Sunday, July 3, 2016

REVIEW: Corey Olsen's Exploring the Hobbit

Olsen, Corey. Exploring J.R.R. Tolkien’s The Hobbit. Boston: Houghton Mifflin, 2012. Print.

Granted that my expectations were low, but Corey Olsen’s book was much better than I expected. Internally, I tend to divide books on Tolkien into two categories: REAL BOOKS (with new information for scholars, academics, and high-level fans) and FAN BOOKS (which are basically just a super-fan talking about something they love). I'm morally okay with the latter, because it's cool when people just do their own thing, but readers do need to the limitations of such books firmly in mind. Olsen’s book clearly falls into this category of FAN BOOKS. It has no secondary research and offers nothing but various observations on various plot points.  Nonetheless, it has a clear and delightful style, and he goes from point to point rather well. (It’s telling, btw, that I have to consider "clear logical progression of ideas" noteworthy a commercial book. I just read a book by another guy, someone who’s work has actually been cited in peer-reviewed journals, and his book was just embarassingly awful and meandering.) Basically, Exploring the Hobbit is a book-length close reading or meditation on Olsen’s favorite book.

The book’s value comes in two areas. First, the close reading results in some very nice observations. For example, when Bilbo imagines what an adventure is like in Chapter 1, Olsen notes “how tame this little adventure fantasy actually is” (24). Also doesn’t ignore more literary critical areas: also in Ch.1., “Part of what offends Bilbo in Gloin’s remark are the class implications of being compared to a grocer, when Bilbo is obviously not in the working class” (27). Or, “Bilbo objects to the ‘servant’ remark [by elf sentries with Arkenstone] and obviously does not like being seen as a person of such little consequence” (260). Also criticizes the Last Homely House. “If the fault of the Wood-elves was ‘distrust of strangers,’ the fault of the High Elves of Rivendell may well be too much isolation from the outside world” (292)—their song indicates that Bilbo wasted his time. The Master has a tendency to build “a new irrational fantasy on the smoldering ruins of the old one” (243), i.e., the dwarves stirred up the dragon against them deliberately. None of this is really NEW, of course, but it does display competent close reading, which not all fan readers can do.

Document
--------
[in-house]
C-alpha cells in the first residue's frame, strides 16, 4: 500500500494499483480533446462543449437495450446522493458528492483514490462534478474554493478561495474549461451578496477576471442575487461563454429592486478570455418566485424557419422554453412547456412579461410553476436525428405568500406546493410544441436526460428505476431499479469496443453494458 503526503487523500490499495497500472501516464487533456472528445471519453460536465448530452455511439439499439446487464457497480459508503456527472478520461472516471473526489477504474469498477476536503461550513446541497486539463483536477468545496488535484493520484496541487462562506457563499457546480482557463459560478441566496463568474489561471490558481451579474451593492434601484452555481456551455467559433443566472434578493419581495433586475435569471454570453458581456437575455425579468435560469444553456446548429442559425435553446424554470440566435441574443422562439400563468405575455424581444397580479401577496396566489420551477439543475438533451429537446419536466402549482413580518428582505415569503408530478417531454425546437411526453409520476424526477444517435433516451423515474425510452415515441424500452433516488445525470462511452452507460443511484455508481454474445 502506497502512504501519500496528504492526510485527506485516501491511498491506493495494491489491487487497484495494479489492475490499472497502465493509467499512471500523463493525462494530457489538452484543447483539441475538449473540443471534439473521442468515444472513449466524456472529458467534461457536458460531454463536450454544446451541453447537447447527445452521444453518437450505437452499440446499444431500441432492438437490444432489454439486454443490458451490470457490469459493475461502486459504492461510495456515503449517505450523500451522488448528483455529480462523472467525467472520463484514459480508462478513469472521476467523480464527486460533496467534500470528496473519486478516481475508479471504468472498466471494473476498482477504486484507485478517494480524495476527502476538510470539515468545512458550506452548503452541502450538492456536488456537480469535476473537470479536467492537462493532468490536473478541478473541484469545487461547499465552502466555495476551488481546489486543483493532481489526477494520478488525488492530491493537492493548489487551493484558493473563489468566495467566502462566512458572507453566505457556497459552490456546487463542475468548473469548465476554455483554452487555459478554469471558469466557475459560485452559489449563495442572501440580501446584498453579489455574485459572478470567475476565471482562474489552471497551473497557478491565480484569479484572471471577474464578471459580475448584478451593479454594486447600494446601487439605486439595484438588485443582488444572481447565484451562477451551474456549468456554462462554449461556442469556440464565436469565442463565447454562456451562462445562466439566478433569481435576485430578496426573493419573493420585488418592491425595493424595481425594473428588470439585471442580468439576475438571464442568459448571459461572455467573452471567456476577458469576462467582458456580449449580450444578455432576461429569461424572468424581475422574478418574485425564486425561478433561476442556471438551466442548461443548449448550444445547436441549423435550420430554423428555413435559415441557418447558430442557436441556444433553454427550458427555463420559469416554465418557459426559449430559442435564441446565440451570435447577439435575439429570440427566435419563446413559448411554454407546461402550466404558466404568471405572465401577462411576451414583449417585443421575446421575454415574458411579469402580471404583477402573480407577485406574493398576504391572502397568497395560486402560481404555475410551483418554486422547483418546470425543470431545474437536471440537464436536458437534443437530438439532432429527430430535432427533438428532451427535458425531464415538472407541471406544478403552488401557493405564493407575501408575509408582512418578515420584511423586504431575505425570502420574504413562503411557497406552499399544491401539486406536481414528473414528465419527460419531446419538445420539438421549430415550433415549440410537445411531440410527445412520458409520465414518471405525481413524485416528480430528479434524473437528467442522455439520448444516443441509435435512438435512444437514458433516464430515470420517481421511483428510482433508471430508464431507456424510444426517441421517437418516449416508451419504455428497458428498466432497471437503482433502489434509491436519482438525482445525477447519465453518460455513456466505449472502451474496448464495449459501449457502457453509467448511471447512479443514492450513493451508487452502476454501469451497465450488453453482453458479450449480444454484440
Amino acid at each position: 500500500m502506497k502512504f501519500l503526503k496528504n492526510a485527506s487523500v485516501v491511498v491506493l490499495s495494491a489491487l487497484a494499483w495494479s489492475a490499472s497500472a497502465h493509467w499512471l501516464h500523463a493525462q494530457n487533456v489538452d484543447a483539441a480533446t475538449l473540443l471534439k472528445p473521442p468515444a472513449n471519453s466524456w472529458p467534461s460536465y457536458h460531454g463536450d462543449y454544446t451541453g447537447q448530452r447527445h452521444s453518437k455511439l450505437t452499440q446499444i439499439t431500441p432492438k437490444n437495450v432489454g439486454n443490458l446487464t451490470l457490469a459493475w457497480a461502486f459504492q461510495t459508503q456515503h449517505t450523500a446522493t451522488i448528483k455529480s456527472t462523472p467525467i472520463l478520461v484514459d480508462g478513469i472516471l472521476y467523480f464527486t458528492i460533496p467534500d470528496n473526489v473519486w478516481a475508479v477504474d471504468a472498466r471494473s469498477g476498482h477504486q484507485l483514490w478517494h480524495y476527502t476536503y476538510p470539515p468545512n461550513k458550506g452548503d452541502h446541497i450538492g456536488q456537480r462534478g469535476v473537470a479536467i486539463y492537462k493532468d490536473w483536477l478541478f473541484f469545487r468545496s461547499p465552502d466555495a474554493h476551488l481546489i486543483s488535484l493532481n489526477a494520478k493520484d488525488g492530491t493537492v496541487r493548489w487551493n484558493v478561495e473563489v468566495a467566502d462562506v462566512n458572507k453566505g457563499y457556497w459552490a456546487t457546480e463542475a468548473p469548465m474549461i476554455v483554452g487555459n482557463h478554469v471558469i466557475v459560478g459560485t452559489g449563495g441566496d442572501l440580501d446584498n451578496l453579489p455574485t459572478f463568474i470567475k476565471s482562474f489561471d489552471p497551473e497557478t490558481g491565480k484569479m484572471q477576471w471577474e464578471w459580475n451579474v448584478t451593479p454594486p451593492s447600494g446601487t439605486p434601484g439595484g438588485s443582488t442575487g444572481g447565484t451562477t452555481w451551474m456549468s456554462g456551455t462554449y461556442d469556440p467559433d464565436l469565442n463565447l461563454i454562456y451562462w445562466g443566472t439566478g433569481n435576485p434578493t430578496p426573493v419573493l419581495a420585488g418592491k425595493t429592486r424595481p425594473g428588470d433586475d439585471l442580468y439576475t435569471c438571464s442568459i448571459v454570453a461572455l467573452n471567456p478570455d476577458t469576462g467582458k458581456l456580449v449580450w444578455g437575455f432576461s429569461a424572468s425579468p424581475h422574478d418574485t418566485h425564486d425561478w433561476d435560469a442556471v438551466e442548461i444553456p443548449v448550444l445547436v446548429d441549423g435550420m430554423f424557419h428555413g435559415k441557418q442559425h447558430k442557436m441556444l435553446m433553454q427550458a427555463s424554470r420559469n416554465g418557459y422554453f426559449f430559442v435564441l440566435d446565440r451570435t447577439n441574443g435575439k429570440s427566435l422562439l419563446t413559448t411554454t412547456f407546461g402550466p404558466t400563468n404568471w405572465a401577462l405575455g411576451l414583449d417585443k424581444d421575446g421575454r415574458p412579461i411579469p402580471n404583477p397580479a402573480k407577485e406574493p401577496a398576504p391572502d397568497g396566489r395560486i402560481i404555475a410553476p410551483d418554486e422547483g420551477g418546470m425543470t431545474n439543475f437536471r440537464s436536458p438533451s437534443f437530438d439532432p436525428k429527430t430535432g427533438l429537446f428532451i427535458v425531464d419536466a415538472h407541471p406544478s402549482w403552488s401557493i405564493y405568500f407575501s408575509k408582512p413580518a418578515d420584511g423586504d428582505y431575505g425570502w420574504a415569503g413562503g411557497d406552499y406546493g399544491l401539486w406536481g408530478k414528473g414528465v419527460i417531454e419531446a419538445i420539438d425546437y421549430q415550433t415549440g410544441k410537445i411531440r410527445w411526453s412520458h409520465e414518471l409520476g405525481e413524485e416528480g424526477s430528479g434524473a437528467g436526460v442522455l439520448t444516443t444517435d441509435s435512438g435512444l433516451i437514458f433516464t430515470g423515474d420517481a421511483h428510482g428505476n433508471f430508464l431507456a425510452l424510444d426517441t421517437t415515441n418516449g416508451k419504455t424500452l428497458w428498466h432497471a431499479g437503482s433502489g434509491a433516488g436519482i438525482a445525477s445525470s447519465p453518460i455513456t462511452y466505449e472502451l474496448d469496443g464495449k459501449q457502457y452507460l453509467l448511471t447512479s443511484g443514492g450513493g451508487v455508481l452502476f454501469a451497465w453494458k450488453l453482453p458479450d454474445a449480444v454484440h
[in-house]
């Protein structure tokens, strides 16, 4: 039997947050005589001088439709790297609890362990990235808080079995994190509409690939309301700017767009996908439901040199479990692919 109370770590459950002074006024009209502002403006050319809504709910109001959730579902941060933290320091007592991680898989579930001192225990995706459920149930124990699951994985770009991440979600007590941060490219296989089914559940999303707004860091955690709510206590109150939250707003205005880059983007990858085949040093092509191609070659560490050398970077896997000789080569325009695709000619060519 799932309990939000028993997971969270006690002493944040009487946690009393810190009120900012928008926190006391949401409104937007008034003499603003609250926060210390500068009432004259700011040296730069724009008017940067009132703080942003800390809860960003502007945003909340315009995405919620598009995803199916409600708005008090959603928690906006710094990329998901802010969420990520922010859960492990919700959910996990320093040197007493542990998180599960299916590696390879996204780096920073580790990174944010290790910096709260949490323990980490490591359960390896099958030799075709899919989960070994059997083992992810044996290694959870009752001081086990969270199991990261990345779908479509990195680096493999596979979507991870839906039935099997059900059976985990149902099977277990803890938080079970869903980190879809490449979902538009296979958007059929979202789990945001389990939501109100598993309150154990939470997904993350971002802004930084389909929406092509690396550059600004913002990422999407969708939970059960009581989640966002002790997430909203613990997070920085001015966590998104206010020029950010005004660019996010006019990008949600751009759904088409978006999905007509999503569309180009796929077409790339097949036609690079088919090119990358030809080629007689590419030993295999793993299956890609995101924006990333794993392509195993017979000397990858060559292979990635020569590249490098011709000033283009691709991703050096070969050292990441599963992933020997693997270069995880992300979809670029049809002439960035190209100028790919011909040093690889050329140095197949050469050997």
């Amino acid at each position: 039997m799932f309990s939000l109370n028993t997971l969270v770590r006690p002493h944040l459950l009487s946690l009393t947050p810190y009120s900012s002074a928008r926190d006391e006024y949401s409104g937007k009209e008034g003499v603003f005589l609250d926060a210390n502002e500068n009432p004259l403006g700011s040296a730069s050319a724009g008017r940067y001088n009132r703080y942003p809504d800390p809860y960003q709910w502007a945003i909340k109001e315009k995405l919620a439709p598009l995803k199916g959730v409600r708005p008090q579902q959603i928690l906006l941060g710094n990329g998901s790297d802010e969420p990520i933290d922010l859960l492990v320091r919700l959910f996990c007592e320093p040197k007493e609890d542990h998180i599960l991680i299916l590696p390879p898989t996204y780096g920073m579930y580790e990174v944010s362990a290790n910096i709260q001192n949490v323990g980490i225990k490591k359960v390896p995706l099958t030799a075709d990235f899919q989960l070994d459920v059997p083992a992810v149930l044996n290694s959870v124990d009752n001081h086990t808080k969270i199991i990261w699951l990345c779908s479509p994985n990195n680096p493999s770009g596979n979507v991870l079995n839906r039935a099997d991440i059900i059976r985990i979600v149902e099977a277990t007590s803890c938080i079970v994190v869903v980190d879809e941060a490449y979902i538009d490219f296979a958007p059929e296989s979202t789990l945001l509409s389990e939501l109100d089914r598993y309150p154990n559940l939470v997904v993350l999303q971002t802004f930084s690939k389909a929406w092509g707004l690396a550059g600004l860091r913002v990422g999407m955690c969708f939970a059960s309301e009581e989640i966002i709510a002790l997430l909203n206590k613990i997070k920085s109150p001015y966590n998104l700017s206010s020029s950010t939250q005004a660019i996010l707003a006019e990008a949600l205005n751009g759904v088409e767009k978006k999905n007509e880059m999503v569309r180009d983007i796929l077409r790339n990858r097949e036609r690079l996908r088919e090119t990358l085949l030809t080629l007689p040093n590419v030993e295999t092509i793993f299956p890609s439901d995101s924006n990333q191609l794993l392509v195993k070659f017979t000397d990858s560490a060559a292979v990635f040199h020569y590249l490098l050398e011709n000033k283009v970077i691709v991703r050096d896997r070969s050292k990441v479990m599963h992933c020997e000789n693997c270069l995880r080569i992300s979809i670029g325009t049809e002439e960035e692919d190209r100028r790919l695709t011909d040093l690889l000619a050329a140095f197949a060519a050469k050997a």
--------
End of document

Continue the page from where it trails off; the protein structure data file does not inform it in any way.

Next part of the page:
Olsen’s also great at analyzing the songs—he pays much more attention to their thematic implications than I can force myself to do.*** That’s actually the most important part. If I, as a scholar, ever open Olsen’s book again, it’ll probably be to check out what his says about some song or another.

He has an interesting approach as well. He divides The Hobbit into three stages: the Solo Stage (1937-1951), the Revision Stage (second edition from 1951 to 1954), and the Assimilation Stage (1954-onward)—and he tries reading only from the lens of the first two stages (9).

The major weaknesses, of course, is the lack of secondary research, and the observations are interesting but not exciting. Ultimately, this is a very readable book, but a book-length meditation on a story of similar length usually just isn’t that useful. Books for “general” readers also have a problem in that Tom Shippey’s two books already aim for these readers. Olsen's book just doesn't come anywhere close to Shippey's.

Jason Fisher’s review in Tolkien Studies lambasts the book quite well (maybe even too well for a book that makes no pretensions at originality). He actually dislikes Olsen’s colloquialisms much more than I do – for example, I found passages like the following quite nice: “Bilbo is not just a bold adventurer lurking beneath a mild-mannered exterior; he is not some kind of hobbit Clark Kent in search of a very small phone booth” (24). But he also calls Exploring the Hobbit a “study guide” that also contains high levels of “tedious detail and unjustifiable length,” which is fair enough. Oh, and ouch: “Olsen’s book follows the style, arrangement, and manner of a pedagogue stubbornly repeating the same points to increasingly inattentive students, hoping they will eventually pay attention and the points will stick.”) I wouldn't quite go that far -- but, then again, I skip and skim quite a bit.

***Yes, I’m a horrible English major. When I did the poetry for my prelims, I googled a plot summary after reading nearly every poem. The “experience” of reading poetry slowly just doesn’t do anything for me.]

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